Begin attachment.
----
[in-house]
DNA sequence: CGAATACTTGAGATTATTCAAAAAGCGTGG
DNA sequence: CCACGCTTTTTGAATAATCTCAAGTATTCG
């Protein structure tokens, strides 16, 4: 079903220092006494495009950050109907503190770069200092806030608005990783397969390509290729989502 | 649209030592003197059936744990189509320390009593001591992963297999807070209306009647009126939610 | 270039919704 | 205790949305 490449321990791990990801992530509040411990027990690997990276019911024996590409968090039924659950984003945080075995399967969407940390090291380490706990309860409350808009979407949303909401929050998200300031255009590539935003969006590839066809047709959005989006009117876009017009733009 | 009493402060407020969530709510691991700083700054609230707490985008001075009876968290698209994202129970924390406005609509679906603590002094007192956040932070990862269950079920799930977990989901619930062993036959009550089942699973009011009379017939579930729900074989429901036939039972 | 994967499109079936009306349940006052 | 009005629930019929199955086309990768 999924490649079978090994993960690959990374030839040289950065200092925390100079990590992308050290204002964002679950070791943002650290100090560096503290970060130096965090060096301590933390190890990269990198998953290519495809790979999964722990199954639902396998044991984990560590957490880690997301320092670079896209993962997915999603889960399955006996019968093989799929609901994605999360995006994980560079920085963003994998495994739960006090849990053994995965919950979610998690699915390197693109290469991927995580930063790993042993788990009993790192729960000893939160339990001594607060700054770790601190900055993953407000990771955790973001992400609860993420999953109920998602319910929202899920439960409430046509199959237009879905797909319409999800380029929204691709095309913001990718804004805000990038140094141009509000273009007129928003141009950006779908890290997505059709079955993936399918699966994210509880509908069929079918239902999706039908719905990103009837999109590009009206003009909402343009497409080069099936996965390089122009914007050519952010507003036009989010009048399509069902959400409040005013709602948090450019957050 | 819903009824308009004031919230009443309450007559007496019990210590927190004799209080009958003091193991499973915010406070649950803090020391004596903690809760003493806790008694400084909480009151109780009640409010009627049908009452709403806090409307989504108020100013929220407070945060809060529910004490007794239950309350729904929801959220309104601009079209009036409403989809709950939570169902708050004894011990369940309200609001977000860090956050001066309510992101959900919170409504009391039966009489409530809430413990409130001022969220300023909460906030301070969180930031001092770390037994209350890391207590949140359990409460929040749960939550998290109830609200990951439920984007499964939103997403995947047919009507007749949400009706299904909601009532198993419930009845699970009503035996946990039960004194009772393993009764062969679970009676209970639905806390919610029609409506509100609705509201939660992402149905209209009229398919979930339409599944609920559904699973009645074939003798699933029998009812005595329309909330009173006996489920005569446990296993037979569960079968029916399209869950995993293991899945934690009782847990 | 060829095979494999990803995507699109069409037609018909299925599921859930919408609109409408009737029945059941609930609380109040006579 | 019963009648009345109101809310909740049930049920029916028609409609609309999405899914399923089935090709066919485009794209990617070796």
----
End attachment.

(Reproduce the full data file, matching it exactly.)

[in-house]
DNA sequence: CGAATACTTGAGATTATTCAAAAAGCGTGG
DNA sequence: CCACGCTTTTTGAATAATCTCAAGTATTCG
């Protein structure tokens, strides 16, 4: 079903220092006494495009950050109907503190770069200092806030608005990783397969390509290729989502 | 649209030592003197059936744990189509320390009593001591992963297999807070209306009647009126939610 | 270039919704 | 205790949305 490449321990791990990801992530509040411990027990690997990276019911024996590409968090039924659950984003945080075995399967969407940390090291380490706990309860409350808009979407949303909401929050998200300031255009590539935003969006590839066809047709959005989006009117876009017009733009 | 009493402060407020969530709510691991700083700054609230707490985008001075009876968290698209994202129970924390406005609509679906603590002094007192956040932070990862269950079920799930977990989901619930062993036959009550089942699973009011009379017939579930729900074989429901036939039972 | 994967499109079936009306349940006052 | 009005629930019929199955086309990768 999924490649079978090994993960690959990374030839040289950065200092925390100079990590992308050290204002964002679950070791943002650290100090560096503290970060130096965090060096301590933390190890990269990198998953290519495809790979999964722990199954639902396998044991984990560590957490880690997301320092670079896209993962997915999603889960399955006996019968093989799929609901994605999360995006994980560079920085963003994998495994739960006090849990053994995965919950979610998690699915390197693109290469991927995580930063790993042993788990009993790192729960000893939160339990001594607060700054770790601190900055993953407000990771955790973001992400609860993420999953109920998602319910929202899920439960409430046509199959237009879905797909319409999800380029929204691709095309913001990718804004805000990038140094141009509000273009007129928003141009950006779908890290997505059709079955993936399918699966994210509880509908069929079918239902999706039908719905990103009837999109590009009206003009909402343009497409080069099936996965390089122009914007050519952010507003036009989010009048399509069902959400409040005013709602948090450019957050 | 819903009824308009004031919230009443309450007559007496019990210590927190004799209080009958003091193991499973915010406070649950803090020391004596903690809760003493806790008694400084909480009151109780009640409010009627049908009452709403806090409307989504108020100013929220407070945060809060529910004490007794239950309350729904929801959220309104601009079209009036409403989809709950939570169902708050004894011990369940309200609001977000860090956050001066309510992101959900919170409504009391039966009489409530809430413990409130001022969220300023909460906030301070969180930031001092770390037994209350890391207590949140359990409460929040749960939550998290109830609200990951439920984007499964939103997403995947047919009507007749949400009706299904909601009532198993419930009845699970009503035996946990039960004194009772393993009764062969679970009676209970639905806390919610029609409506509100609705509201939660992402149905209209009229398919979930339409599944609920559904699973009645074939003798699933029998009812005595329309909330009173006996489920005569446990296993037979569960079968029916399209869950995993293991899945934690009782847990 | 060829095979494999990803995507699109069409037609018909299925599921859930919408609109409408009737029945059941609930609380109040006579 | 019963009648009345109101809310909740049930049920029916028609409609609309999405899914399923089935090709066919485009794209990617070796």